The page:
Posted September 10, 2013 by Alvin Minon in Comics


The pace picks up as the curtain draws near in Dynamite Entertainment‘s The Owl #3. In this issue, The Owl tries once more to save the new Owl Girl who has proven to be ruthless, dangerous and deadly, while at the same time danger looms over their heads as two gang leaders compete for turf in their beloved city.

The Owl confronts Owl Girl, trying to persuade her to choose the better path, and prevent her from falling into greater darkness. Two gang leaders competing for territory try to pull in and get the help of Owl Girl, with one seeking to enlist the girl’s aid by convincing her to choose the lesser of two evils. On the other hand, there’s an assassin ordered to take the head of the female vigilante, plunging our heroes into one tag team battle on the rooftops.

After this issue, there’s just one story left for Owl and J.T.Krul definitely made sure that things would take things up a notch in #3 before we hit the conclusion. When I started reading The Owl back in #1, the pace’s slow as hell and it looked like there’s a lot to establish before even thinking of proceeding with the story. Back then I thought it’ll just be about the hero trying to find a place in the modern world. It seemed obvious that what an out-of-time hero has to face would be how to cope with new villains and challenges but that’s not what really happened. Instead, the Owl has to come into terms with the fact that the city and its people have moved on without him, while at the same time try to save Owl Girl’s life and stop her from becoming something that she would regret later on.

I’d commend Heubert Khan Michael here for his art. But unlike the previous issues where it was the movements and action that took the spotlight, in #3 it’s his portrayal of human emotions that takes the cake, while keeping the butt-kicking scenes at the same level. Normally I would focus on the work done on those action scenes, where The Owl displays his powers or whenever the heroes leap to dodge a bullet or an explosion. However, in this issue, what caught my interest is the attention paid to the emotions of other characters, zooming in on facial expressions then out to highlight the action. Paired up with Vinicius Andrade‘s colors, this issue’s still popping with the same vibrant and bright neon we’ve seen in the first and second book. The Owl’s special abilities really pop out and I swear the pages could work if they were rendered in 3d.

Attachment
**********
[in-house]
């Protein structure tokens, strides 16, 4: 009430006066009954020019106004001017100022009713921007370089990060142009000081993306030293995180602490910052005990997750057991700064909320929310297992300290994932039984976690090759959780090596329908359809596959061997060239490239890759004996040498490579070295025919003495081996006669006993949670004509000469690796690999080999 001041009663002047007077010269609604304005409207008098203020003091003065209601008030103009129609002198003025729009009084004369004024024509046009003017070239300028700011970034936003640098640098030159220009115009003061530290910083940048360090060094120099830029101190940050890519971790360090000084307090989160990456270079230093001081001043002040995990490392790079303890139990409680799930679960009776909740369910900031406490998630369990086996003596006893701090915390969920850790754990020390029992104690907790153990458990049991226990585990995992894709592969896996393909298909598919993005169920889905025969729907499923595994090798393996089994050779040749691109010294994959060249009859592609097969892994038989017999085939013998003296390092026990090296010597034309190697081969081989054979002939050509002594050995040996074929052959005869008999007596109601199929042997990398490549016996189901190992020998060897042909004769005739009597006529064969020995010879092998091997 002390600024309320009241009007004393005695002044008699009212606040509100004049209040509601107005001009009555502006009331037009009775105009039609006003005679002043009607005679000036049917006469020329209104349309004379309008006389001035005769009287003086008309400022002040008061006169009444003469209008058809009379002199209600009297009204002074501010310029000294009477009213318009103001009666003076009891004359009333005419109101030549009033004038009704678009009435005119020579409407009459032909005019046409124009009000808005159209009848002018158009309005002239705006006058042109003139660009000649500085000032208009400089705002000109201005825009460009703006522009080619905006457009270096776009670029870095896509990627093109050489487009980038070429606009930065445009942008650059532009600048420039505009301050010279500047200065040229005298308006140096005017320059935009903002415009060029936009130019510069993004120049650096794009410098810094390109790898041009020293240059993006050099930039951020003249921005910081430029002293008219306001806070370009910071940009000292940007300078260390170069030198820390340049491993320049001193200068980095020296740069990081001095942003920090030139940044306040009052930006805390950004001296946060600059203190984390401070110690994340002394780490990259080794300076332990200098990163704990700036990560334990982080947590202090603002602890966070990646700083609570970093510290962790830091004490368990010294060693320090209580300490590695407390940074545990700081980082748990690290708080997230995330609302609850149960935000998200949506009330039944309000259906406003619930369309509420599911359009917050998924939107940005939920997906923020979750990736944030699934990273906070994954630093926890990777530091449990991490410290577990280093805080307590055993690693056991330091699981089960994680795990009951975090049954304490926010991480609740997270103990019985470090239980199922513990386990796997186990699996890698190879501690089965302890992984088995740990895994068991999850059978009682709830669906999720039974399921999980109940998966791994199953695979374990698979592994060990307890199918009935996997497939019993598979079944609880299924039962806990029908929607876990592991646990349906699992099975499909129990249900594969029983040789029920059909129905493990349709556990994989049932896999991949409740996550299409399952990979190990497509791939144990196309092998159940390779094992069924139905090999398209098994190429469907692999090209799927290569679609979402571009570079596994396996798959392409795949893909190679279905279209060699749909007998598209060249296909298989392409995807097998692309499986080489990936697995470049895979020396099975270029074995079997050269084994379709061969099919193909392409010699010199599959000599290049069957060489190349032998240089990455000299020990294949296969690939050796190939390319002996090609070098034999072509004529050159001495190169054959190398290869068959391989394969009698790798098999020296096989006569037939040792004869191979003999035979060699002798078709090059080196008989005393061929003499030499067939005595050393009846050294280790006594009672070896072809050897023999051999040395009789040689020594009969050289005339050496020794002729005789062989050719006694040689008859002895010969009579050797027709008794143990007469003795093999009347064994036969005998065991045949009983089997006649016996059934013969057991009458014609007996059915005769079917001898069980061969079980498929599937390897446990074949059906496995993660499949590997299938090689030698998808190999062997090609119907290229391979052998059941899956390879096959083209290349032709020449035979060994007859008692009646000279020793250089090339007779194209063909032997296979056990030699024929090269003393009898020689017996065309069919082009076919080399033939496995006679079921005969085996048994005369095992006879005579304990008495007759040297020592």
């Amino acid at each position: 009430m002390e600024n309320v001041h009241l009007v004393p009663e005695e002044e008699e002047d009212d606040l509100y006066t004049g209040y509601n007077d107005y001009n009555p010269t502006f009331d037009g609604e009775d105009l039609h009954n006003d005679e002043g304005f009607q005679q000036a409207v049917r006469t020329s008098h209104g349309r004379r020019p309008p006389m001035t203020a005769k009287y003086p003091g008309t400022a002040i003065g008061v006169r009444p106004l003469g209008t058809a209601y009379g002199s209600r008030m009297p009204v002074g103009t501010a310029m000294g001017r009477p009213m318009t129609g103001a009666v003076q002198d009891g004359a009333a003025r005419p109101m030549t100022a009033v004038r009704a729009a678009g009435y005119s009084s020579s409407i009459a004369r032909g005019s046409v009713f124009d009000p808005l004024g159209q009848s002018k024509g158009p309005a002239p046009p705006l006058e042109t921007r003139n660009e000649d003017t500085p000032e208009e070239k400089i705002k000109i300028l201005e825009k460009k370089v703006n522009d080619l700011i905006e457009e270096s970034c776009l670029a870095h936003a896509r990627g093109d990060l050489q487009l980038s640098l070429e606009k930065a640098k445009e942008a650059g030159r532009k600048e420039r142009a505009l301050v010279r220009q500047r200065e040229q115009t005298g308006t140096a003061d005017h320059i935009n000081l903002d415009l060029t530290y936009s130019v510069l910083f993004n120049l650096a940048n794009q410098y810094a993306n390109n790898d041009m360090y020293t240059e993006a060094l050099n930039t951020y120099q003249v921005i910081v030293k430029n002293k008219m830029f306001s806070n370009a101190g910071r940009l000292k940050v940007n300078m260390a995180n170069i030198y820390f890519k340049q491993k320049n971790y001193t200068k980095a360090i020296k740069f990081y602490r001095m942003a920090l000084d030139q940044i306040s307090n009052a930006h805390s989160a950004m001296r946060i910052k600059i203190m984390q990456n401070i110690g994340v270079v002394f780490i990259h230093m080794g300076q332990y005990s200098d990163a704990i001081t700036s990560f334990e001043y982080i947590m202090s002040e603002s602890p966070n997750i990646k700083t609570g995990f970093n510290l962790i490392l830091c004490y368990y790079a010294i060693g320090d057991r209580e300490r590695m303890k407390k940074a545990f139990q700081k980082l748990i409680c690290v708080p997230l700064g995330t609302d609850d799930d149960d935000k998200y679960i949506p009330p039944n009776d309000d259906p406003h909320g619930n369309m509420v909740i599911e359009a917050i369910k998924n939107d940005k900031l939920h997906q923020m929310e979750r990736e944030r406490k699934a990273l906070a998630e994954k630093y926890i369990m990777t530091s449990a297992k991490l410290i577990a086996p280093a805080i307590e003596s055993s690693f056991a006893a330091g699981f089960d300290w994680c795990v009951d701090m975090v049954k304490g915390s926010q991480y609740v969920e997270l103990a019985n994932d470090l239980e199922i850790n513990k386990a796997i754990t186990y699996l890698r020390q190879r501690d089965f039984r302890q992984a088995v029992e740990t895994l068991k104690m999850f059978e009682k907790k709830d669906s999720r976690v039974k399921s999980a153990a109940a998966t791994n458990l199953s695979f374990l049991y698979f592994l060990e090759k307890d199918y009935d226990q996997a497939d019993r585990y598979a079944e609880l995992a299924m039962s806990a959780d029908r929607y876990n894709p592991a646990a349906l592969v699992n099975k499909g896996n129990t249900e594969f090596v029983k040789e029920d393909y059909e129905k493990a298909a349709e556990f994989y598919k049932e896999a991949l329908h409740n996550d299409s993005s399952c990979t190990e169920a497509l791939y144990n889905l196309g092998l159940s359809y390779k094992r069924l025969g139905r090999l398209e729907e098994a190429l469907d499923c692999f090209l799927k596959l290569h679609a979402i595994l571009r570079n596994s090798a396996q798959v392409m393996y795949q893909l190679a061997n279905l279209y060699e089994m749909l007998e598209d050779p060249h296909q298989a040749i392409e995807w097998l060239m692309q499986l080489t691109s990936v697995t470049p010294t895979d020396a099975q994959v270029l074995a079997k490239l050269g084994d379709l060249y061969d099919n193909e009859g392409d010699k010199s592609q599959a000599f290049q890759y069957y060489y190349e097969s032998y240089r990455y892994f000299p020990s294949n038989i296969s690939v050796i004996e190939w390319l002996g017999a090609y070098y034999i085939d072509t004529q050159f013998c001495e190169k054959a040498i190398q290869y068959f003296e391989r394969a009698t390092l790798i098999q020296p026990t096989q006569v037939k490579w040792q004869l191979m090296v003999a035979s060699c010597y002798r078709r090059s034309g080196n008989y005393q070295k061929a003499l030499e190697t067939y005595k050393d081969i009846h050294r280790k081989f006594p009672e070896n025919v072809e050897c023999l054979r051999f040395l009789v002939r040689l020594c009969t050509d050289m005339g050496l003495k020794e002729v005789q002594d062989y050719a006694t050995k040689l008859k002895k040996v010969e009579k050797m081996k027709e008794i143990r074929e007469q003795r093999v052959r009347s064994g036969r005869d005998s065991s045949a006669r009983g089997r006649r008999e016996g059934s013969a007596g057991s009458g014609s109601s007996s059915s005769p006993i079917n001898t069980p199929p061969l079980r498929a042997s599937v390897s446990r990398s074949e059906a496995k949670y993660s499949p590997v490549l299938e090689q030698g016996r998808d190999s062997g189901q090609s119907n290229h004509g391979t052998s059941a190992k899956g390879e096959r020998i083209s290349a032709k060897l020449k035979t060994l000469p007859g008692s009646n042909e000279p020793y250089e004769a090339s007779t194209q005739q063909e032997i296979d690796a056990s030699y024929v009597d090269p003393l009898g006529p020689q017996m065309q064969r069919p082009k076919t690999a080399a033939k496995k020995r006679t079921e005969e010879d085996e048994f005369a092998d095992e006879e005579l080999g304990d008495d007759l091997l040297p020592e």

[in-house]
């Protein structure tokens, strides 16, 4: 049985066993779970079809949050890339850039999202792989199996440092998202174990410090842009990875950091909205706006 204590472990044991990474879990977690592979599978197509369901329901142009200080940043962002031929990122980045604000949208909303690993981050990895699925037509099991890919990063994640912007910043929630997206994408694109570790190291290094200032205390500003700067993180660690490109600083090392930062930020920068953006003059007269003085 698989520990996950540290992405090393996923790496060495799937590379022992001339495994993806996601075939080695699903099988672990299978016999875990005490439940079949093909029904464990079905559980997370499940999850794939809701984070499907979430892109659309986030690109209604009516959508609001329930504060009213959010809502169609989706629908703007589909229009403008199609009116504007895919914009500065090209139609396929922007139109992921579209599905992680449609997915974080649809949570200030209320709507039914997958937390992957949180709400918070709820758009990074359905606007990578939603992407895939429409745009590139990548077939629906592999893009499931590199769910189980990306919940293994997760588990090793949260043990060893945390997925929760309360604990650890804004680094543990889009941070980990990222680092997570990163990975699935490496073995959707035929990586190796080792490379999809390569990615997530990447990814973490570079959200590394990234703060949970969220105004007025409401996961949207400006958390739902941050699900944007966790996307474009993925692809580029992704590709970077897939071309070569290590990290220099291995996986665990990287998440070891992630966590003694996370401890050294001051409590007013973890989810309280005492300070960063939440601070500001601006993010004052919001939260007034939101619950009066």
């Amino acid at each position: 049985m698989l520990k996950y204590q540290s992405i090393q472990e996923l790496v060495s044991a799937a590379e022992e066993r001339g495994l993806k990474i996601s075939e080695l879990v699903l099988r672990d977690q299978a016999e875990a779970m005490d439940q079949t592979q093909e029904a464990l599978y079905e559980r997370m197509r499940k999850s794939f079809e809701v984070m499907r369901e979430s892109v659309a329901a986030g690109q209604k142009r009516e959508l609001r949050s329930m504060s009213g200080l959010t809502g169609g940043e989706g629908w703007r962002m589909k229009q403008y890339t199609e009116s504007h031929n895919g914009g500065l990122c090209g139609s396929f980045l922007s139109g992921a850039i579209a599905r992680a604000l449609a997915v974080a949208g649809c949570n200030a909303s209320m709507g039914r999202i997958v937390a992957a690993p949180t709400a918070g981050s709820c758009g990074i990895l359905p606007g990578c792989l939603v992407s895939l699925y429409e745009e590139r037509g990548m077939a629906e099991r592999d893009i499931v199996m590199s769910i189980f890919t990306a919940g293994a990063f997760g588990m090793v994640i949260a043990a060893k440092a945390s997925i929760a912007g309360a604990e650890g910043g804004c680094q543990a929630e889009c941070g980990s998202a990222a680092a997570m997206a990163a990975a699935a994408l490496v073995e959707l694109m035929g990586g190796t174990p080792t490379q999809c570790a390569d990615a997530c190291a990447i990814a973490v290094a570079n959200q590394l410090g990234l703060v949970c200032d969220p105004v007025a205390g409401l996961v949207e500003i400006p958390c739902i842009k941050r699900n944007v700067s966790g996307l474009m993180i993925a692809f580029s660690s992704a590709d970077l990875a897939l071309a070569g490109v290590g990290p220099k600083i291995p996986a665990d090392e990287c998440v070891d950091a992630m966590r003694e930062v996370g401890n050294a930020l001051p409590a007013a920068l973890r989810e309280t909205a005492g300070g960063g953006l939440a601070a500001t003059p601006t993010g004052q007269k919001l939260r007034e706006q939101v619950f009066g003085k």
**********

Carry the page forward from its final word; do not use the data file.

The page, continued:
Thank goodness everything picked up in this issue, making up for the past two sluggish issues. This one’s definitely the most action-packed issue we’ve seen from Krul, where the story’s set-up for a grand conclusion. Well I sure do hope the last one would respond the expectations as there’s still some things remained unanswered and plus the question of how to wrap things up.

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Alvin Minon